I met her on Twitter. Okay, that’s not really fair since it’s Shelby’s line, but it’s the truth. If you’re looking for a top-shelf social media manager for your organization, start your search in the social media universe. I wasn’t looking for an expert. I was looking for a person who utilized social media the way I did – to communicate with people.
Social media is NOT social selling
When the time came to find a social media manager for ColorMetrix, the last thing I was looking for was someone who knew how to schedule broadcast tweets. If that had been what I’d wanted to do, I would have purchased ads in the few remaining print trade journals that still exist. What I was looking for was someone capable of holding conversations online with our customers and potential customers.
By conversations, I don’t mean answering questions about quality, price and delivery. I already know how to do that and most of the answers to those questions already exist on our website. No, I wanted someone who gave ColorMetrix a voice online. Sure, I had a strategy in mind; but I was looking for someone to blow holes in my strategy and thereby make it a better strategy.
We already know how to sell at ColorMetrix. What we needed help with was communicating, engaging and telling our story. That is the role of a social media manager.
Engage and tell the story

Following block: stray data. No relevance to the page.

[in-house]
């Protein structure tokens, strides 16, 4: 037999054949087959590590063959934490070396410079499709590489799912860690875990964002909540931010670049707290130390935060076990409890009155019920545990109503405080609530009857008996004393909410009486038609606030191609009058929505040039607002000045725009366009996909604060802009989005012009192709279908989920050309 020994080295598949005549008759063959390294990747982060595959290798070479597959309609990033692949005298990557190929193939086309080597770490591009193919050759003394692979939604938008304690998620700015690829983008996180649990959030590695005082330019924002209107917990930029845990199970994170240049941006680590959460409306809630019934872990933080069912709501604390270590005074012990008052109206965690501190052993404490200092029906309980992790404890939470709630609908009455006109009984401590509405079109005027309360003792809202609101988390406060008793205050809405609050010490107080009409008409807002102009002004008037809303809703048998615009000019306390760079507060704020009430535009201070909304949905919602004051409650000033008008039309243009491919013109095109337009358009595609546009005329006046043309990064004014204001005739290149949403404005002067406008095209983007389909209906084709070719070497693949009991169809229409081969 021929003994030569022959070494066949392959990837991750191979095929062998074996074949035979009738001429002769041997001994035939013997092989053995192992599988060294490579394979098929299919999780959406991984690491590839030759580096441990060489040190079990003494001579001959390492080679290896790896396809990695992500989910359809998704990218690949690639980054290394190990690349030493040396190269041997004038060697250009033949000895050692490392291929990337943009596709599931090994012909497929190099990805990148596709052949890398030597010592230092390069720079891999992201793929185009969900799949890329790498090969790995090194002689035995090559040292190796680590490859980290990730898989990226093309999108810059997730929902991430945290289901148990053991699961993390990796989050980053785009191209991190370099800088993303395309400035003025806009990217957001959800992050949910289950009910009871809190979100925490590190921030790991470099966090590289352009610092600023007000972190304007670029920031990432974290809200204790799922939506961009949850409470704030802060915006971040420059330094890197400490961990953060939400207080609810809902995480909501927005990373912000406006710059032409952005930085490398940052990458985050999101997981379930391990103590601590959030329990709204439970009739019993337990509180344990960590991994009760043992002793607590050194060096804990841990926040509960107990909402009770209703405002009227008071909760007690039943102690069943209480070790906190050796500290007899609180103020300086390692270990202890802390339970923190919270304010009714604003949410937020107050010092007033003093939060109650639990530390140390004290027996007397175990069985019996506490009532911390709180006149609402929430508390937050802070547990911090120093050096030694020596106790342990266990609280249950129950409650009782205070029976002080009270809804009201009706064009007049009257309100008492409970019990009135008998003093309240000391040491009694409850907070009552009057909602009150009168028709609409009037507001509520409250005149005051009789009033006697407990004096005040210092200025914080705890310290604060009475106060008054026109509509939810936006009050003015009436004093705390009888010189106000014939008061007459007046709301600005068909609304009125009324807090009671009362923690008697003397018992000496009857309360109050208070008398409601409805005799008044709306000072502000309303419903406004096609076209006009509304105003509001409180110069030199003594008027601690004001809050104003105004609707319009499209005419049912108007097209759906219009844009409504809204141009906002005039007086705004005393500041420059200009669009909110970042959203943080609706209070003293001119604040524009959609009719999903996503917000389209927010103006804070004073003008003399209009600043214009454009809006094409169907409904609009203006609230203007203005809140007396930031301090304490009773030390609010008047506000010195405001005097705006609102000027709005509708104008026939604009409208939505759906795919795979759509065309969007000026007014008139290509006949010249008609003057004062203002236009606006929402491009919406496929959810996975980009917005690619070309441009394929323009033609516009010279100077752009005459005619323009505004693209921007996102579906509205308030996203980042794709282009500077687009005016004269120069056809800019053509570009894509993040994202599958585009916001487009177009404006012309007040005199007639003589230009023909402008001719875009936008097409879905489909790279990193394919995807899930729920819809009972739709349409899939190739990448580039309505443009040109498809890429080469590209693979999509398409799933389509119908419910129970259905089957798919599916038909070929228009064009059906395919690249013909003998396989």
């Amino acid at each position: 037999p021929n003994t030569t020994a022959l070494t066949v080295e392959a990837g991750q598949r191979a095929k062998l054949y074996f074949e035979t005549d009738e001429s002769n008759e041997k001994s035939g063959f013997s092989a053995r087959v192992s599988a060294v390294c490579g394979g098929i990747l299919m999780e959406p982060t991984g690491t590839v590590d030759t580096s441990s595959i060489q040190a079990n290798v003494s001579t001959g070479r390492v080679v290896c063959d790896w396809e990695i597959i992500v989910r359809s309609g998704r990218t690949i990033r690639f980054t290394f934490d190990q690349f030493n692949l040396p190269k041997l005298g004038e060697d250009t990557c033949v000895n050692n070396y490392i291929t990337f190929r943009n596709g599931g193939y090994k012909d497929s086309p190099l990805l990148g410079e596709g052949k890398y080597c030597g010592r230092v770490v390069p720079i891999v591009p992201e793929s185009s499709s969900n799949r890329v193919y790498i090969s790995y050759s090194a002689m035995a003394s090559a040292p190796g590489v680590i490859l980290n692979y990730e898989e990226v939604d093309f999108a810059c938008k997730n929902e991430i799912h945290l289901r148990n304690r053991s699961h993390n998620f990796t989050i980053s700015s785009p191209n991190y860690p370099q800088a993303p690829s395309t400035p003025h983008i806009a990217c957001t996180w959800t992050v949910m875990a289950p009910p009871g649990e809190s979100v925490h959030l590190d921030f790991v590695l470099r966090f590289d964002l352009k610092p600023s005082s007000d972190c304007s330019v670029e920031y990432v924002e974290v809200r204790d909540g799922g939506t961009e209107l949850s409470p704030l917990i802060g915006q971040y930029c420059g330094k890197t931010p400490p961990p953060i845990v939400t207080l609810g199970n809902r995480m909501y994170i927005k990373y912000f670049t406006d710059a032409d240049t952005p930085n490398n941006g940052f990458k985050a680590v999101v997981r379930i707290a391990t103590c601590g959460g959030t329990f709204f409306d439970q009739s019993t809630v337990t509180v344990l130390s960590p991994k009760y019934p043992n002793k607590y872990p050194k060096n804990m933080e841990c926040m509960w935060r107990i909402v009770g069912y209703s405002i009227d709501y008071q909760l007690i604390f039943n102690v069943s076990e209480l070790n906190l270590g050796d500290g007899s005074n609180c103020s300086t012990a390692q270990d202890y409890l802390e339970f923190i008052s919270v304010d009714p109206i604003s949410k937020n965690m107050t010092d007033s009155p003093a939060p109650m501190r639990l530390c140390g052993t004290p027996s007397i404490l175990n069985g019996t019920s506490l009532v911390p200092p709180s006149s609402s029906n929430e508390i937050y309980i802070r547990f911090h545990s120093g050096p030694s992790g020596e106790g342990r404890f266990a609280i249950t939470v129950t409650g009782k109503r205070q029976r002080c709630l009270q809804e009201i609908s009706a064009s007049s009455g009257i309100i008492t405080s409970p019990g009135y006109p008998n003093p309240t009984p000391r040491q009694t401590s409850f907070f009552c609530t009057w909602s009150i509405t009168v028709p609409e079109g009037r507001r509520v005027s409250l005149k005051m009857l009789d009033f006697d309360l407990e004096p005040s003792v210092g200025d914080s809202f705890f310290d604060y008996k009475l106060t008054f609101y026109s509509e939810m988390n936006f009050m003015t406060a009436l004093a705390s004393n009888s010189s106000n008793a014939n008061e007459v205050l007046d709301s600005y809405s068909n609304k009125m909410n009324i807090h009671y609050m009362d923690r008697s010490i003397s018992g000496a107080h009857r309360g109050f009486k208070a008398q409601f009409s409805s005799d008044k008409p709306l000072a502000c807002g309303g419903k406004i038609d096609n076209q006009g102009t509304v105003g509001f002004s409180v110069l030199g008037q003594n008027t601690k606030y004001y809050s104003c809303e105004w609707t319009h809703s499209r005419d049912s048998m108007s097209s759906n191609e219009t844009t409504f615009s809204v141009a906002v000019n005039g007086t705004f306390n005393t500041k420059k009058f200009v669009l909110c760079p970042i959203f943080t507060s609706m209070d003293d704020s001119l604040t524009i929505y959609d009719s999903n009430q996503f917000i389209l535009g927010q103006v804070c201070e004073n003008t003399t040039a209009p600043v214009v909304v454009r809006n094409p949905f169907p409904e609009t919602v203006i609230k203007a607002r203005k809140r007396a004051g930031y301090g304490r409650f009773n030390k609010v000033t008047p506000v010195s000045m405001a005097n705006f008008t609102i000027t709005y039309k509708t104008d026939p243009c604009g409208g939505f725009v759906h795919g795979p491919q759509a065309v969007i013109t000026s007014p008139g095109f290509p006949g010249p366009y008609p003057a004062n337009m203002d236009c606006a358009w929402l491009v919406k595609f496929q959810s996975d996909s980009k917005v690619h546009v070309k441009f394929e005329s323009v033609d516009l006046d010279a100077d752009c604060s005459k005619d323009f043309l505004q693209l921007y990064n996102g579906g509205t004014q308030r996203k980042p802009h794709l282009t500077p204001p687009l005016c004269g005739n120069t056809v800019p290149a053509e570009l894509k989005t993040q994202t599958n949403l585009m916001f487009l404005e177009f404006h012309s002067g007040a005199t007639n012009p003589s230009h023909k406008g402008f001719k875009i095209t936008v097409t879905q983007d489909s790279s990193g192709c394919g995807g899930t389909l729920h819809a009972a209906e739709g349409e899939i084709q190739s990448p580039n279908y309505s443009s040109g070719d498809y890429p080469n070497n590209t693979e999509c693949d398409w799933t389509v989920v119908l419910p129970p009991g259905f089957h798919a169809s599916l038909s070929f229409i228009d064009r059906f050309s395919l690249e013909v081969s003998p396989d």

Anyone can schedule a tweet to promote products or new blog posts on your company blog. Not just anyone can track down a Twitter chat called #PrintChat and participate almost every Wednesday at 4 p.m. for a year straight. Not everyone can write a post about the 17 years she spent in the newspaper industry and spin it as a tale about the decline of color quality in that segment of the print industry.
Your social media manager will need to be on board with the company. I’m not in the camp that thinks your social media can be managed by an outside agency. Sure, Shelby is a 1099 contractor to ColorMetrix; but she does more than social media. She manages our trade show exhibits, our email marketing and even projects with some of our largest clients. She understands us and has her finger on the pulse of the company.
If you’re the senior executive charged with finding a social media manager, look for someone like you. While Shelby and I don’t agree on everything (and have actually made a business out of that disagreement), we do see pretty much eye-to-eye on what a company’s social media presence should look like. You should be arguing the details – not the big picture – with your chosen individual. Also, you should be willing to trust them. I still see no value in our Facebook page, but Shelby insists it’s valuable. I’ll trust her until I have rock solid evidence to the contrary. Just as I trust my gut feelings, I need to be willing to trust hers as well.
That’s what it really comes down to: Trust your gut and then trust the gut feelings of the person you pick. You can’t do it all yourself and grow at the rate you want.